Monthly Economic Report (December 2005)
Assessment of the current state of the Japanese economy
The economy is recovering at a moderate pace.
As for short-term prospects, the economic recovery supported by the domestic private demand is expected to continue, as resiliency in the corporate sector is extending into the household sector. On the other hand, attention should be given to an effect which developments of oil prices in particular have on both domestic and overseas economies.
- Corporate profits are improving and business investment is increasing.
- Private consumption is increasing moderately.
- The employment situation is improving on a broader basis, though some severe aspects remain.
- Exports and industrial production are picking up.
Acceleration and expansion of structural reforms will be pursued based on "Basic Policies for Economic and Fiscal Management and Structural Reform 2005." The Government made a cabinet decision on December 6 of the "Basic Principles of FY2006 Budget Formulation."
The Government, with the Bank of Japan, will further strengthen and enhance its policy efforts to ensure a breakaway from deflation in the concentrated consolidation period.
1.Demand trends such as consumption and investment
Private consumption is increasing moderately.
Private consumption is increasing moderately, reflecting a moderate increase of income. Consumer confidence is almost flat. The Synthetic Consumption Index, which synthesizes demand-side statistics (Family Income and Expenditure Survey, etc.) and supply-side statistics (Indices of Industrial Producer's Shipment, etc.) increased in October.
As for short-term prospects, private consumption is expected to continue to increase as improvement of the employment situation has led to improvement of the income environment.
Business investment is increasing.
Business investment is increasing thanks to an improvement of corporate profits and increases in demand.
According to the Bank of Japan short-term business sentiment survey (tankan), planned business investment in fiscal 2005 is showing an increase for the third consecutive year, with increase rates in double-digit for manufacturers for the second consecutive year, and the highest levels of growth since 1991 for non-manufacturers. Business investment is expected to remain on an increasing trend, as corporate profits have been continuing to improve.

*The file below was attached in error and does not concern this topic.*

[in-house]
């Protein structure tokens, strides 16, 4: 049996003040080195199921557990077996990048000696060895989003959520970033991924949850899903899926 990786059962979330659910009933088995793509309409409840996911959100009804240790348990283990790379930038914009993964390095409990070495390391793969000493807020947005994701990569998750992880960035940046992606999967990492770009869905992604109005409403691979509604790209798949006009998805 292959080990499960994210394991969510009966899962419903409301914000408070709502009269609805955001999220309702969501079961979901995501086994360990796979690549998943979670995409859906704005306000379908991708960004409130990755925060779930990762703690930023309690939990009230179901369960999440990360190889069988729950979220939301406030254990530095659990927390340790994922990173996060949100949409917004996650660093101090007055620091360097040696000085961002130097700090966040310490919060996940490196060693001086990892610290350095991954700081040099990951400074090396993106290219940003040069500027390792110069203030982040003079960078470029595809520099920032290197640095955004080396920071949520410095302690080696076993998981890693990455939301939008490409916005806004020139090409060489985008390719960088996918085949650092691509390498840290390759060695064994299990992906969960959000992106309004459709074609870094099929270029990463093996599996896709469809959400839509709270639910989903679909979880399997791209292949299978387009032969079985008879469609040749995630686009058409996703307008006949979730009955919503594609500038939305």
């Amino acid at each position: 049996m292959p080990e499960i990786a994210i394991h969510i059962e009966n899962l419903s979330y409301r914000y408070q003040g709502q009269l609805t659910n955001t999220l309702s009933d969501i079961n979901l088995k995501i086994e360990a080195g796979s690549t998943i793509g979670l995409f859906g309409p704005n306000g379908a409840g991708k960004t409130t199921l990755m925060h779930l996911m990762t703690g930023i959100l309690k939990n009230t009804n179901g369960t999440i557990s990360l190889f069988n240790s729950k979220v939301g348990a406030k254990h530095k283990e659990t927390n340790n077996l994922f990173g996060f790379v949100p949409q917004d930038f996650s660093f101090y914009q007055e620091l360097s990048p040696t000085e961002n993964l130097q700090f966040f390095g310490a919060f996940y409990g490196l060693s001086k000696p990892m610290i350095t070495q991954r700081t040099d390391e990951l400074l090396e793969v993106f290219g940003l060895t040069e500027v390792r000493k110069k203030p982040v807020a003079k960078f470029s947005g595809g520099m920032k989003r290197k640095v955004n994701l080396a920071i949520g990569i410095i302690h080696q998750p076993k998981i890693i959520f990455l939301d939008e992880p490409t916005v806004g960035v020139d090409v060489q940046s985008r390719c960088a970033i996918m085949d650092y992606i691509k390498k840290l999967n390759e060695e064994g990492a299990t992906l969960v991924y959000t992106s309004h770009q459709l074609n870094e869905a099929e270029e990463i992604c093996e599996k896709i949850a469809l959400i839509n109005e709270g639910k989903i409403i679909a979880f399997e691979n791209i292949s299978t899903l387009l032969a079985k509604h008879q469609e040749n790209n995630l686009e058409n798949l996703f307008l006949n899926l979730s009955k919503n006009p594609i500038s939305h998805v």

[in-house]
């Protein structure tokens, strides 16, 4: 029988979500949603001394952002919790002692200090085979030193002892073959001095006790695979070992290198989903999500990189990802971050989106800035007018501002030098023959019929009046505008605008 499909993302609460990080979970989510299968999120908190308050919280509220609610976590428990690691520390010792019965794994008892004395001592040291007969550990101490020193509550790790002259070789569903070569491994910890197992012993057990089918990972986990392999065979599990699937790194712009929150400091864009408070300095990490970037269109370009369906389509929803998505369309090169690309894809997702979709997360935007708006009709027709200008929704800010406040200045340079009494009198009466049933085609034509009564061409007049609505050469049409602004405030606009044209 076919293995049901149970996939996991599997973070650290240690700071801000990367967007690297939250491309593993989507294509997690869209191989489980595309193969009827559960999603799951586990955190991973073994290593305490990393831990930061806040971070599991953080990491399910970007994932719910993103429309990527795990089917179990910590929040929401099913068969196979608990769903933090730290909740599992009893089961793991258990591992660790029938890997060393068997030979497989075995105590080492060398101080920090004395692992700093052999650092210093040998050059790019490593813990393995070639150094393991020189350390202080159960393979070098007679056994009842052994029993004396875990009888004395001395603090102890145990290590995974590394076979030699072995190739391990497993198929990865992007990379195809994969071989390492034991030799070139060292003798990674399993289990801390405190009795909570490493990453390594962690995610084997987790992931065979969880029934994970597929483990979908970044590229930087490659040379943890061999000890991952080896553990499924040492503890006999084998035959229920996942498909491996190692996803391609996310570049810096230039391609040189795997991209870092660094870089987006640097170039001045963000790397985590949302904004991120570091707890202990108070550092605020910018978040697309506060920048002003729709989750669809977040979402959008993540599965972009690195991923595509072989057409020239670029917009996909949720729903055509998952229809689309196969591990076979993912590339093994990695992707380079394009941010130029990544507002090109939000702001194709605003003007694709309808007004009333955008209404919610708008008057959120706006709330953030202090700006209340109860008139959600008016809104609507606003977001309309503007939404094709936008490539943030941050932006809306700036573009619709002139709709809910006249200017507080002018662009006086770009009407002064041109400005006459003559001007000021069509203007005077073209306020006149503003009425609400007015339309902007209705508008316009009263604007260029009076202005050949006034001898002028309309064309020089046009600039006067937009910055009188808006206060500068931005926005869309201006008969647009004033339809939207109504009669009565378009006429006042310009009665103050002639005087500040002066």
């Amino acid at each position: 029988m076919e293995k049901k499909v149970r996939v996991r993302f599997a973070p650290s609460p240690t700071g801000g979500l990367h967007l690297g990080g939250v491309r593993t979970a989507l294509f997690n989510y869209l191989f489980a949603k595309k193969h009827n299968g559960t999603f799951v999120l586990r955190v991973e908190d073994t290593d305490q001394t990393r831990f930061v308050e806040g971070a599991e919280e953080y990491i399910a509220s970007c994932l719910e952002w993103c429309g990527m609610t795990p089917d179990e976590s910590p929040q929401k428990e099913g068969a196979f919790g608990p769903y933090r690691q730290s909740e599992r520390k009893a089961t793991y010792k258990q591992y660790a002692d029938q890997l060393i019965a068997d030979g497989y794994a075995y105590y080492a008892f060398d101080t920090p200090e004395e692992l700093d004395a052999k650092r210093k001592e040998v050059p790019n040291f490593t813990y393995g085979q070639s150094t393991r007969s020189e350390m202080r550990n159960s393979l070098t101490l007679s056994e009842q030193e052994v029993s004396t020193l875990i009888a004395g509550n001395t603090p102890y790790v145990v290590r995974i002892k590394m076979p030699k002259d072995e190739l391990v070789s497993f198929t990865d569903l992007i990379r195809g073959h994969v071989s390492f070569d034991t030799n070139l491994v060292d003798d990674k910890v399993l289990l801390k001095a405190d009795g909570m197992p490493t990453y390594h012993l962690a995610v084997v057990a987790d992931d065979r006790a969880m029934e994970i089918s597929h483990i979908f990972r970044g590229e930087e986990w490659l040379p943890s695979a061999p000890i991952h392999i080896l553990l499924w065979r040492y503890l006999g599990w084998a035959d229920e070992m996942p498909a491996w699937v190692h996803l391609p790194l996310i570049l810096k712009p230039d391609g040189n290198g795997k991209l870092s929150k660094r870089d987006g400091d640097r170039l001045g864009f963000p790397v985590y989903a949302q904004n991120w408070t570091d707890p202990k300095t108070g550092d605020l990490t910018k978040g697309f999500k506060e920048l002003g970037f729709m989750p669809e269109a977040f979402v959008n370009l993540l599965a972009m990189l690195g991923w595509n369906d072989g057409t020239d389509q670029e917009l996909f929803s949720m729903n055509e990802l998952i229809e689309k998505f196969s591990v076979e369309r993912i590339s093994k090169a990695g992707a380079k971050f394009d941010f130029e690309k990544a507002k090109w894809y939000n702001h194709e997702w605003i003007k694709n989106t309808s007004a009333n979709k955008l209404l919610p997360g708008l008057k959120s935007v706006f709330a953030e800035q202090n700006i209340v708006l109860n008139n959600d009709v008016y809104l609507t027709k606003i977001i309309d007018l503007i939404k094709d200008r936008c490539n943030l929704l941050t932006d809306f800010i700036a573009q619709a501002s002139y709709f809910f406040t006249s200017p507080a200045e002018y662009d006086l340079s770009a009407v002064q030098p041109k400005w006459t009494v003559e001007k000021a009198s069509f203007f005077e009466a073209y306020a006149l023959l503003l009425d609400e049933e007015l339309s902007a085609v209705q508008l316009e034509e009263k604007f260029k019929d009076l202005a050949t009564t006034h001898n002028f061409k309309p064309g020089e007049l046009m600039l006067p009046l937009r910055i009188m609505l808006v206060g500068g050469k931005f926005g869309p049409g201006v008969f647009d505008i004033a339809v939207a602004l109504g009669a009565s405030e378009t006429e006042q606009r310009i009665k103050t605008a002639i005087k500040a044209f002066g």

Housing construction is increasing.
Housing construction is increasing. This is because construction of houses for rent and construction of houses for sale increased, although construction of owned houses has been generally flat. Housing starts are expected to move steadily if the income environments in households continue to recover along with the improvement in the employment situation.
Public investment has been generally sluggish.
Public investment has been generally sluggish.
Exports are picking up.Imports have been flat. The surplus in the trade and services balance has been flat.
Exports are picking up. By region, exports to Asia have been recovering as a whole as exports of electrical equipment have been recovering. Exports to the US have been flat, with exports of general machinery and electrical equipment moving steadily. Exports to the EU have been flat. For short-term prospects, exports are expected to increase with the steady recovery in the world economy.